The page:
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Waimate-born Jim Hopkins spent much of his youth around Saint Mary’s Anglican Church in Christchurch, as “the fruit of clerical loins” (his father was the vicar). At Christchurch Boys’ High, he recalls occasional “mad impromptu performances” from future television names David McPhail, Ken Ellis and Peter Sharp in the library on Friday afternoons.
At high school Hopkins first discovered a lifelong love of debating. As a self-professed “owlish lad” with “glasses that looked like milk bottle bottoms” Hopkins joined the debating team, and never looked back. After leaving school a year early to attend Canterbury University (“there was no career path for the media then”), Hopkins joined the university debating team. He was later chosen to be a part of the New Zealand universities debating team.
Hopkins travelled to Melbourne for debating competitions. As he explains in this extended Funny As interview, it was in Melbourne that Hopkins was first exposed to the looser, more comedic debating style then associated with England's Oxford Union. Hopkins found it a refreshing contrast to Kiwi traditions of "poker faced serious talks to empty rooms".
"It was like discovering a new world where you debated for laughs ...so we brought some comic debating here and it blossomed." He invited famous names to join debates at Canterbury University, which helped draw in crowds. With the debates growing in popularity, Hopkins organised a debate for the 1972 Christchurch Arts Festival which filled the 2000+ seats of the town hall, and “brought the house down”. Hopkins feels that the explosion of debating in this period "helped create the comic culture we have now", and was one of the parents of Kiwi stand-up comedy.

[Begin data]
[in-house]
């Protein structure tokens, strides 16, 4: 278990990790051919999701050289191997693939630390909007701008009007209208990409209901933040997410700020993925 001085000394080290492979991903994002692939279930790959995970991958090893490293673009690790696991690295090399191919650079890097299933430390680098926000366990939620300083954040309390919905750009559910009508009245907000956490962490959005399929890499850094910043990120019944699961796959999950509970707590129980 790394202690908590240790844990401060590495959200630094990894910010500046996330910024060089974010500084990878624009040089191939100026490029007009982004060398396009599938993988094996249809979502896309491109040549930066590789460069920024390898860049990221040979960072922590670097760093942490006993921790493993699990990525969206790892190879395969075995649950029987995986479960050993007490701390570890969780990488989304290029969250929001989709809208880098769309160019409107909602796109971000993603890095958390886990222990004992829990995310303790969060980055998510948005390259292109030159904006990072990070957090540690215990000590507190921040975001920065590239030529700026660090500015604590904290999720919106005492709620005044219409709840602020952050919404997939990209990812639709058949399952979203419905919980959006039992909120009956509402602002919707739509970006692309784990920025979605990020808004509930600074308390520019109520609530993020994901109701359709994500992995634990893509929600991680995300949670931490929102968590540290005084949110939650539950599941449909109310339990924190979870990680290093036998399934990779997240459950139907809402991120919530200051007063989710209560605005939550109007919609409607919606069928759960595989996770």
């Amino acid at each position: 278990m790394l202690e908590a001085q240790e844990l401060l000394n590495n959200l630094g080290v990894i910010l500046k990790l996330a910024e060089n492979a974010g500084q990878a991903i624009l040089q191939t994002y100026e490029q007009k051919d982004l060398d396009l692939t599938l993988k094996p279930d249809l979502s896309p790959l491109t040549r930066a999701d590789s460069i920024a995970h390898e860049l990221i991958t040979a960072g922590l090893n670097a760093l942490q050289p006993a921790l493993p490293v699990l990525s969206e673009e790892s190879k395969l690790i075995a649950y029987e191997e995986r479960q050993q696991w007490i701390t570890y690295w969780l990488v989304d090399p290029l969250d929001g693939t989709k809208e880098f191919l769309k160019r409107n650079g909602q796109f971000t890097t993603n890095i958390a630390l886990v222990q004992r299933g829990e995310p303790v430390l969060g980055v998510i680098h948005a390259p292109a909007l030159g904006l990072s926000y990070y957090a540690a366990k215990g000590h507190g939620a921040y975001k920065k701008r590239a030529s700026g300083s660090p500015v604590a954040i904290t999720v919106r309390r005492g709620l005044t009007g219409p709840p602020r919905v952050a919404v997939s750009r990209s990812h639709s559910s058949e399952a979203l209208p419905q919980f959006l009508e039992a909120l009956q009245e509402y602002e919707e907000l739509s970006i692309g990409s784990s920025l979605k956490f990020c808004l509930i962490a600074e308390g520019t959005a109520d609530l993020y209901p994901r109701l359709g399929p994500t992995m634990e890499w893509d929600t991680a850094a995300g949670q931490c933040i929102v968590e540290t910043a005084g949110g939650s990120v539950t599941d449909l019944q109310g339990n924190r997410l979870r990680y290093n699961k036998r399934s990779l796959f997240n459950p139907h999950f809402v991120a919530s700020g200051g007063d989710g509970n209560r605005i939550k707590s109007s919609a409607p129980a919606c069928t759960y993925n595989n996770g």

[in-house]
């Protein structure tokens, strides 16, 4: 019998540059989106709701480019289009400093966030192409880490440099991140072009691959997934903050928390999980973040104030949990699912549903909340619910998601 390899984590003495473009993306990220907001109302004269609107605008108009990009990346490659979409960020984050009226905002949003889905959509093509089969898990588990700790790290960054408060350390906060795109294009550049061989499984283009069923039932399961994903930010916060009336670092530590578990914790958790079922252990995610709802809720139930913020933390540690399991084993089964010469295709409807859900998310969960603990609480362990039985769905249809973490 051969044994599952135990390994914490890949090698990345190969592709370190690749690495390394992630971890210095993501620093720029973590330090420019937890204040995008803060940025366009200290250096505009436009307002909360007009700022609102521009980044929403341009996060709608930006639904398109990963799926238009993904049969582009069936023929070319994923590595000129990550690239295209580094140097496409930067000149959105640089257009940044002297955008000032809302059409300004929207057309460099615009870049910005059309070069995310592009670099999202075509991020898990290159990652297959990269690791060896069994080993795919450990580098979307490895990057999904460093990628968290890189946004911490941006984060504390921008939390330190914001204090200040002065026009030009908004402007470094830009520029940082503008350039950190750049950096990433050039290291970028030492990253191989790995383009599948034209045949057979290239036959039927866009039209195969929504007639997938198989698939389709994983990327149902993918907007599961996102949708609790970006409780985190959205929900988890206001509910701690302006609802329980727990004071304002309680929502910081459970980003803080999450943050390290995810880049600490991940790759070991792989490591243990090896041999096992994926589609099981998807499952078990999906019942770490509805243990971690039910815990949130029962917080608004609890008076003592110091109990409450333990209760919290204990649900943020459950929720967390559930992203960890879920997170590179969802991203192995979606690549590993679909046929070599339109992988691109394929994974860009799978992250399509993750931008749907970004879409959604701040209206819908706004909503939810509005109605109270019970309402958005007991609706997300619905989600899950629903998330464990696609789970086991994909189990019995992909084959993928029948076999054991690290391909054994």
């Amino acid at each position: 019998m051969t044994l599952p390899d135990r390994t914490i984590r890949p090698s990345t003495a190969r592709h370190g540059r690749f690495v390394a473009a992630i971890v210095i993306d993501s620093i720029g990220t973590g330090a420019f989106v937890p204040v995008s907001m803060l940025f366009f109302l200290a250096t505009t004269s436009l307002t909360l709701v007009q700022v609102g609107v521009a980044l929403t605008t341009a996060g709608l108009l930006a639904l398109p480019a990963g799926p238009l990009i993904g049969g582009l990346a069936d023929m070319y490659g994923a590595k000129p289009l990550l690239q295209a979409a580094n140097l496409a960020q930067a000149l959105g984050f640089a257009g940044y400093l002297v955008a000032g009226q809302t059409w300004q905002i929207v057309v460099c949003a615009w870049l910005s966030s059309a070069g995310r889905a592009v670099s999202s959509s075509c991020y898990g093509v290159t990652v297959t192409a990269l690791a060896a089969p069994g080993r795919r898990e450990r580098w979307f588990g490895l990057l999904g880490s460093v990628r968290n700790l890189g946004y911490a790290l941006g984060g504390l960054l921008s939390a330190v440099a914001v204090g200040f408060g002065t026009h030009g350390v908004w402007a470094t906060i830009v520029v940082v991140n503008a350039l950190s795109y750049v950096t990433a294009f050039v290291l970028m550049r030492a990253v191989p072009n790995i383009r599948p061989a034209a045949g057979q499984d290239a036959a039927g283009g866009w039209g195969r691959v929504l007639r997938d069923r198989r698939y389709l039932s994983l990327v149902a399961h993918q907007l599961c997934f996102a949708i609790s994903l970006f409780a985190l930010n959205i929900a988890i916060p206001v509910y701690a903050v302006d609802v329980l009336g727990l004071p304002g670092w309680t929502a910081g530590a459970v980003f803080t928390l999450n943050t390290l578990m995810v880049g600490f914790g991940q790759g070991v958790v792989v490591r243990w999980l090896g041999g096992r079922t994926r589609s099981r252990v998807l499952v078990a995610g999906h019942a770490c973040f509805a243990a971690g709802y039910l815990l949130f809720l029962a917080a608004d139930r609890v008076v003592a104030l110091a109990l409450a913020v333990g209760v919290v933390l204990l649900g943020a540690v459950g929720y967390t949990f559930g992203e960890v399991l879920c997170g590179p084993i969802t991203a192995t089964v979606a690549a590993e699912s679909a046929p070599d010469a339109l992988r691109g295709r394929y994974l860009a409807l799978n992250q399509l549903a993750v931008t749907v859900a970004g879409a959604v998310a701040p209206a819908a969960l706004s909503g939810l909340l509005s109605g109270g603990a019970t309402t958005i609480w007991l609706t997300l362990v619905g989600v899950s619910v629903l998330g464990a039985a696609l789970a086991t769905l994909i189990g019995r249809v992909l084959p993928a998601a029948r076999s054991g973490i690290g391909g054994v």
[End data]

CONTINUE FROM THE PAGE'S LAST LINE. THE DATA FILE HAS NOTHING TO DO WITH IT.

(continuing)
In 1972 he worked on his first TV show. Kids series It's a Weird World was built around radio personality Dick Weir. Hopkins operated a puppet called Grabble; he remembers one time when a storyline proved so terrifying that some of the young audience made a dash for the door. "It was some time before calm — and taping — resumed."
It was a busy few years for Hopkins. Alongside Weird World, Hopkins was approached by TV producer Peter Muxlow to help develop a comedy show, which ultimately never got made. Hopkins recalls scripts travelling between Christchurch and Wellington, as executives asked "what is the reference to cabbage? Wouldn’t it be better if it was a pumpkin?". A year or more was spent "vetting scripts” and receiving feedback. The experience may have inspired a comment Hopkins made years later in The Listener, on the value of treating comedy writers with respect. "Otherwise you have a terrible feeling you're belting out endless scripts and dropping them down a bottomless well".
When Radio Avon started in Christchurch in 1973, Hopkins and some of his Canterbury University friends wrote a script for comedy show The Lumpy Pudding Show. Unfortunately it was shot down by the station's manager, who had a different format in mind and told the group he could “lend them a few books on creativity”.